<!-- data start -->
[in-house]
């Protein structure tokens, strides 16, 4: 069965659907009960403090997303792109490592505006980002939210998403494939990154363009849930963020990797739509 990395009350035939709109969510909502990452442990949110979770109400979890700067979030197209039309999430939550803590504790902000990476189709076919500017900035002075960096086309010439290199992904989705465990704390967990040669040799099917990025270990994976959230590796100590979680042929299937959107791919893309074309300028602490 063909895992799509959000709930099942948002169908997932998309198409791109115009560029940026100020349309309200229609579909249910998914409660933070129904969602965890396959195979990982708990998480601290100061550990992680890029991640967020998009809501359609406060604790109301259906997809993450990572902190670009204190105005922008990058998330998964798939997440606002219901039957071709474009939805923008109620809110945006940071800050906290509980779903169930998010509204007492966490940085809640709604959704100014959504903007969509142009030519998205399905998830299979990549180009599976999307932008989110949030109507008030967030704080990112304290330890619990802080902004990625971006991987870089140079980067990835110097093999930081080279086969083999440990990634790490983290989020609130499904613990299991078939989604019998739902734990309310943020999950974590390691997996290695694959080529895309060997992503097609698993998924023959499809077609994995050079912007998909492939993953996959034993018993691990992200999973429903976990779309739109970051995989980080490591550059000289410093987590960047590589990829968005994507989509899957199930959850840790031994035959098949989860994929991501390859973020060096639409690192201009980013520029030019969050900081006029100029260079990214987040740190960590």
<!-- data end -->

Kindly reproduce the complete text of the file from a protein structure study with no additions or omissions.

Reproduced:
[in-house]
């Protein structure tokens, strides 16, 4: 069965659907009960403090997303792109490592505006980002939210998403494939990154363009849930963020990797739509 990395009350035939709109969510909502990452442990949110979770109400979890700067979030197209039309999430939550803590504790902000990476189709076919500017900035002075960096086309010439290199992904989705465990704390967990040669040799099917990025270990994976959230590796100590979680042929299937959107791919893309074309300028602490 063909895992799509959000709930099942948002169908997932998309198409791109115009560029940026100020349309309200229609579909249910998914409660933070129904969602965890396959195979990982708990998480601290100061550990992680890029991640967020998009809501359609406060604790109301259906997809993450990572902190670009204190105005922008990058998330998964798939997440606002219901039957071709474009939805923008109620809110945006940071800050906290509980779903169930998010509204007492966490940085809640709604959704100014959504903007969509142009030519998205399905998830299979990549180009599976999307932008989110949030109507008030967030704080990112304290330890619990802080902004990625971006991987870089140079980067990835110097093999930081080279086969083999440990990634790490983290989020609130499904613990299991078939989604019998739902734990309310943020999950974590390691997996290695694959080529895309060997992503097609698993998924023959499809077609994995050079912007998909492939993953996959034993018993691990992200999973429903976990779309739109970051995989980080490591550059000289410093987590960047590589990829968005994507989509899957199930959850840790031994035959098949989860994929991501390859973020060096639409690192201009980013520029030019969050900081006029100029260079990214987040740190960590």